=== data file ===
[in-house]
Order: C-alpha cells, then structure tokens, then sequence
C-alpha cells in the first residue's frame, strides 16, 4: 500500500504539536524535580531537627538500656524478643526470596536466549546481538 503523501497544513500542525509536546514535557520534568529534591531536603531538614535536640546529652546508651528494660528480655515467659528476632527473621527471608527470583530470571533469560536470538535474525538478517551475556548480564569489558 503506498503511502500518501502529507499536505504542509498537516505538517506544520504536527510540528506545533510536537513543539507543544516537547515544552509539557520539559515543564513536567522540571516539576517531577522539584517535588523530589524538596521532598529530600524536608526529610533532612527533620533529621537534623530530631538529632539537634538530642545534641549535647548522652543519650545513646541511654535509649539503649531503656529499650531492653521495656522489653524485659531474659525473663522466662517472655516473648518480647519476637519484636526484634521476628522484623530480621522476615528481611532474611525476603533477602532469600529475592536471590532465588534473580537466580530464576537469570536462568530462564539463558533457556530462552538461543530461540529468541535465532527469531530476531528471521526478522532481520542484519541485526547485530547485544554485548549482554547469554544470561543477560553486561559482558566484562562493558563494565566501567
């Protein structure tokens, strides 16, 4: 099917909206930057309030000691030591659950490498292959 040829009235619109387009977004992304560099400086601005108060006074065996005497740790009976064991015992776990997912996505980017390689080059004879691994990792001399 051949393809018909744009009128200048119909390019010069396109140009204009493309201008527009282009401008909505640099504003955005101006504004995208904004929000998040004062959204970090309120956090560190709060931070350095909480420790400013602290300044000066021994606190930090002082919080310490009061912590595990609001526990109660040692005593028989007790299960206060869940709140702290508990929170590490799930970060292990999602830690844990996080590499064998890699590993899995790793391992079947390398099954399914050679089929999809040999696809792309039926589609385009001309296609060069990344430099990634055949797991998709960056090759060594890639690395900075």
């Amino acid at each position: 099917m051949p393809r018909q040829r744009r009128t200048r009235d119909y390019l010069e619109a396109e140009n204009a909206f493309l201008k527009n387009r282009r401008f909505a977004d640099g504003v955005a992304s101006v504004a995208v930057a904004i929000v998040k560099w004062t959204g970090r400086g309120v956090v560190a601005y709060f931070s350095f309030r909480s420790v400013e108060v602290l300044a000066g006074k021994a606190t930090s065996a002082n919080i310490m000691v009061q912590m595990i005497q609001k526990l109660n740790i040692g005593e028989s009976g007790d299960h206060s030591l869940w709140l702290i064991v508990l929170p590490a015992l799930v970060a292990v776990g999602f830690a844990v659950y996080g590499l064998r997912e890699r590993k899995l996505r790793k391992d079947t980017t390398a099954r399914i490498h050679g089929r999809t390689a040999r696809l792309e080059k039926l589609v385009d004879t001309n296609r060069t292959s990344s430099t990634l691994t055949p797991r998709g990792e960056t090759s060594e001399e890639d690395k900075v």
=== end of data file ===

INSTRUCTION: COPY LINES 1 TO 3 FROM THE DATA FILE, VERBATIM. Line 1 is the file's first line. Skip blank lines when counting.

[in-house]
Order: C-alpha cells, then structure tokens, then sequence
C-alpha cells in the first residue's frame, strides 16, 4: 500500500504539536524535580531537627538500656524478643526470596536466549546481538 503523501497544513500542525509536546514535557520534568529534591531536603531538614535536640546529652546508651528494660528480655515467659528476632527473621527471608527470583530470571533469560536470538535474525538478517551475556548480564569489558 503506498503511502500518501502529507499536505504542509498537516505538517506544520504536527510540528506545533510536537513543539507543544516537547515544552509539557520539559515543564513536567522540571516539576517531577522539584517535588523530589524538596521532598529530600524536608526529610533532612527533620533529621537534623530530631538529632539537634538530642545534641549535647548522652543519650545513646541511654535509649539503649531503656529499650531492653521495656522489653524485659531474659525473663522466662517472655516473648518480647519476637519484636526484634521476628522484623530480621522476615528481611532474611525476603533477602532469600529475592536471590532465588534473580537466580530464576537469570536462568530462564539463558533457556530462552538461543530461540529468541535465532527469531530476531528471521526478522532481520542484519541485526547485530547485544554485548549482554547469554544470561543477560553486561559482558566484562562493558563494565566501567